Unfortunately, too many of our citizens have lost faith that our biggest institutions — our corporations, our media, and, yes, our government — still reflect these same (American) values. Each of these institutions are full of honorable men and women doing important work that helps our country prosper. But each time a CEO rewards himself for failure, or a banker puts the rest of us at risk for his own selfish gain, people’s doubts grow. Each time lobbyists game the system or politicians tear each other down instead of lifting this country up, we lose faith. The more that TV pundits reduce serious debates to silly arguments, big issues into sound bites, our citizens turn away.
No wonder there’s so much cynicism out there. No wonder there’s so much disappointment.
Here is one proposal that seemed to get scant attention from pundits, but drew stone-cold stares from Republican lawmakers:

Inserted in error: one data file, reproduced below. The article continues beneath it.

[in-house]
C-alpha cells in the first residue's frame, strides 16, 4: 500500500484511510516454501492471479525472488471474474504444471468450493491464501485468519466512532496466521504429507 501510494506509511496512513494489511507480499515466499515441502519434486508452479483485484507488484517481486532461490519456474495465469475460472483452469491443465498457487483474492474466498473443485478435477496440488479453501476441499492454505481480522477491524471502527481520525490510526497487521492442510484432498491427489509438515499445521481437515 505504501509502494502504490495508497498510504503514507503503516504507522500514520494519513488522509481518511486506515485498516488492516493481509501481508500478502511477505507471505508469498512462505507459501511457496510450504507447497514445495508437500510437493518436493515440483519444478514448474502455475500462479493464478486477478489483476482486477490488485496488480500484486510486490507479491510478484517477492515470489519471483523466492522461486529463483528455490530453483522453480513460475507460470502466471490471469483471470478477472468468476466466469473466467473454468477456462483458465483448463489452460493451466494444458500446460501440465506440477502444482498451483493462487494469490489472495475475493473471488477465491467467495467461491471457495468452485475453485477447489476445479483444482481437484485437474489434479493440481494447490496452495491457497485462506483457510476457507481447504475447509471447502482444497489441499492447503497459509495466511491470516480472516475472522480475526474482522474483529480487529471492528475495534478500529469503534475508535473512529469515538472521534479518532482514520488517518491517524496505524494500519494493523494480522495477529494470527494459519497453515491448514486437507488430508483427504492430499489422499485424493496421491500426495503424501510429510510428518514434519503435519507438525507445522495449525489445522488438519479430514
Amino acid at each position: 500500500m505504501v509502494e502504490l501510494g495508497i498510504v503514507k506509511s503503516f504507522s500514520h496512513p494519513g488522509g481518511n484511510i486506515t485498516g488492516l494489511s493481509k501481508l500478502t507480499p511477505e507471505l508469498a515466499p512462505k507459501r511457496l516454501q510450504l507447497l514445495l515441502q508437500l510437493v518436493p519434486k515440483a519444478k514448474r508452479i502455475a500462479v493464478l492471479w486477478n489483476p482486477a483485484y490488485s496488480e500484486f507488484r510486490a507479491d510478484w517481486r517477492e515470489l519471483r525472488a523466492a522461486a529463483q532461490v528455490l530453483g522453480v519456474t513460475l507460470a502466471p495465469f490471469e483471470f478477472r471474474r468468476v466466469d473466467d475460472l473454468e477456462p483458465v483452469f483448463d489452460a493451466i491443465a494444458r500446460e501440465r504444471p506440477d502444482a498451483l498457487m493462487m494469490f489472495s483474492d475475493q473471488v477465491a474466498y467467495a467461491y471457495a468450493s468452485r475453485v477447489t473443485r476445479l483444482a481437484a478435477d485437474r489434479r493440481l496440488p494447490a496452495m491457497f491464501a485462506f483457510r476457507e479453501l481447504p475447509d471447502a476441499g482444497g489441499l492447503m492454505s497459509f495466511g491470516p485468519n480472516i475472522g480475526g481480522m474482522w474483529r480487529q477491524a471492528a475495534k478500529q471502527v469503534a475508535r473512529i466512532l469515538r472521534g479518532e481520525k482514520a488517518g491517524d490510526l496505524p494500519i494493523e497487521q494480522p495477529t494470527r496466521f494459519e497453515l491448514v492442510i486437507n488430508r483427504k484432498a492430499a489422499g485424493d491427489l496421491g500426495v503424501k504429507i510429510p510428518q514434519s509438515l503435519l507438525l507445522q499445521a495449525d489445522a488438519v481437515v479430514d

I’m proposing that we take $30 billion of the money Wall Street banks have repaid and use it to help community banks give small businesses the credit they need to stay afloat.
This seems to follow up on the grass-roots movement to move money away from the colossal banks to smaller, community banks and credit unions. Expect stiff resistance from the GOP on this one.
Then came the call to focus attention on clean energy businesses and jobs. Tucked into this proposal was the call to put an end to tax breaks for companies that take jobs outside the country. Again, there was nothing but a glacial response from Republicans: